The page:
It’s a hard balance.  I think my children have so much that they couldn’t possibly want or need anything else, I think sometimes they are completely spoiled and indulged, and yet we do buy our children toys and books at Christmas, and they do get many things from their doting grandparents and aunts and uncles, and if you think for one second that I’m going to call up my mother-in-law and tell her not to send her only two grandchildren any more gifts because they already have more than enough, well, then you have another think coming.  The only result of that kind of conversation would be of the “No One Here Gets Out Alive” variety.  And so I try to suggest gift ideas that will allow for much creative play, and that will last a long time, and that will not break instantly so that they can eventually be donated when outgrown.  I want my kids to enjoy their gifts, but more than anything I want for them to remember the holidays as a time of tree decorating and gingerbread disasters, and playing in the snow and parties with friends.  I want them to appreciate what they have and remember those who want for things, and yet still enjoy the pleasures of childhood.  Is that too large of a Christmas wish?


  1. I know, I SO know. I’m so happy my kids are into reading this year so I can buy them chapter books. The battle against cheap plastic crap and soul-deadening gadgets rages on…

  2. I agree! We have always disliked mass produced plastic things that last a season. Almost all of the toys our daughter has are made of wood. The plastic world we live in is bothersome. Kids can’t get a good feel for real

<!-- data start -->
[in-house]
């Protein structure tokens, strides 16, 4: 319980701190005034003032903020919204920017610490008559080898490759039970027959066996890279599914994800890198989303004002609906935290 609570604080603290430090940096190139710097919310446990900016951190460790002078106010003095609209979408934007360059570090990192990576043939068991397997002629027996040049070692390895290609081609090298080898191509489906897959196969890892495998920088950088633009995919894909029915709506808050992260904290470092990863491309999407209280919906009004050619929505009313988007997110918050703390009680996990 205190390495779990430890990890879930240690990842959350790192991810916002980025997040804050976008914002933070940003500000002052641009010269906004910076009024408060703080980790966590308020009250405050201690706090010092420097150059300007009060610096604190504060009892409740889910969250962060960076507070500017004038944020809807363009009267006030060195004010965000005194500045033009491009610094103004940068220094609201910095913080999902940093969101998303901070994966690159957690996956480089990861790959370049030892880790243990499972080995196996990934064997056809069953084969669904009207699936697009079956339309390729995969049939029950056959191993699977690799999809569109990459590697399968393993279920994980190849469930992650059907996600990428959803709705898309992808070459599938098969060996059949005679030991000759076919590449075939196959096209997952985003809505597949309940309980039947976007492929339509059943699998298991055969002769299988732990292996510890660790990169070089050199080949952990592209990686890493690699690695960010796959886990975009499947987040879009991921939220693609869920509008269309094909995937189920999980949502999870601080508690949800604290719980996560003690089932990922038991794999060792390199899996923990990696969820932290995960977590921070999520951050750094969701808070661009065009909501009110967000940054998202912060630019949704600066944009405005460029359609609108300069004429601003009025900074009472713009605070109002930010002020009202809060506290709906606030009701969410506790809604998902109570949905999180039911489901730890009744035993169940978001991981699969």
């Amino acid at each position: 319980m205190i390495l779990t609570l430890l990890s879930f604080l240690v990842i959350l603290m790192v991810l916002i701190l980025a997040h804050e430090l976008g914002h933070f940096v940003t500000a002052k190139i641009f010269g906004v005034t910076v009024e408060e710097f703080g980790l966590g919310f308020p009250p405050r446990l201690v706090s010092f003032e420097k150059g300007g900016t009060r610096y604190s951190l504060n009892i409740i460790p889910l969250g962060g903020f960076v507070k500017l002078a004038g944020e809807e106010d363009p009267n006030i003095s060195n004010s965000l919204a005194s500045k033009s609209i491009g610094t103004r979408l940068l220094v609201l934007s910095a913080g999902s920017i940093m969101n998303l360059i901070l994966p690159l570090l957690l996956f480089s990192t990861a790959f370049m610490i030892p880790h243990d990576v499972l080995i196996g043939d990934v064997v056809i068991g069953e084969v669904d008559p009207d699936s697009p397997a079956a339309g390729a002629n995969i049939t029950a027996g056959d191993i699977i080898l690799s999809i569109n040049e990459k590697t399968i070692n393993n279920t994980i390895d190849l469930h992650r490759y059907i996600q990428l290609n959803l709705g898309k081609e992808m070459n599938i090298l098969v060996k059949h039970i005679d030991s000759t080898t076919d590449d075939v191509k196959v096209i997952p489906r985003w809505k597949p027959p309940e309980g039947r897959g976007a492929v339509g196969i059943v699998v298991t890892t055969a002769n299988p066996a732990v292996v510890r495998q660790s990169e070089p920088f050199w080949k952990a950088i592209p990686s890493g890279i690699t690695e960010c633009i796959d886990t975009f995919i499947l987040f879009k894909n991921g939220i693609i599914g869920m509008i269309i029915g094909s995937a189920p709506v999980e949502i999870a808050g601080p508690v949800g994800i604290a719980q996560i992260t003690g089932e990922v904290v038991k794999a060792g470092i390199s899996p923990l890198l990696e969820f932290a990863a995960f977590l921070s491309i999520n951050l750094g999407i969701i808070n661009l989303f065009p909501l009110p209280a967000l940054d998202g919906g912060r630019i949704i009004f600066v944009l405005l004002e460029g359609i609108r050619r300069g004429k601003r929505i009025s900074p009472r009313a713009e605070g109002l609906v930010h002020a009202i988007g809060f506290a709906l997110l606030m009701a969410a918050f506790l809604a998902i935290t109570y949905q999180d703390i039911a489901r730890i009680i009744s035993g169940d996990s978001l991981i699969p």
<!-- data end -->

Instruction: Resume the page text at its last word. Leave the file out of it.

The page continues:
Life textures that way.

    This year we’ve chosen more wooden items and some classic stories and a pair of skates…oh and an iPod…no ones perfect right? Lol

  3. I agree. Christmas presents really overshadow the feelings and true meaning behind Christmas.
    We usually don’t buy each other gifts but get a big gift…like a toilet.

  4. My husband refuses to buy gifts so that cuts down on any from that front. I bought the kids’ gifts this year and thought I did alright until I spent over 2 hours wrapping them last night. I may have gone overboard even if I tried not too. Still, we did the decorating the tree, the carols, the gingerbread house decorations, and attended church. I think they’re getting some other not consumer-y bits in this holiday.

  5. Your Christmas wish is not too large! I think that the gifts are a factor in the happy childhood experience for the kids, but all the other activities do matter so much more.

    By the time your kids leave your house, they will have had 18 Christmases with you showing them what is important. It’s hard to fight the rampant, plastic consumerism in our society, but I think the kids are listening to the message that parents give. Over time, our values will seep in.

    My kids are performing in our church’s Christmas program this year (one daughter is Mary, the other is an angel — SO far from the truth! Kidding… a little). I’ve been using practicing as a way to reinforce the real message of Christmas.

    Merry Christmas, Nicole, to you and your charming family!

  6. I know what you mean, and I completely agree. Unfortunately, it’s so hard to get children to get past the excessive nature of our society. But gingerbread disasters may be a good start 🙂 I hadn’t thought of that one.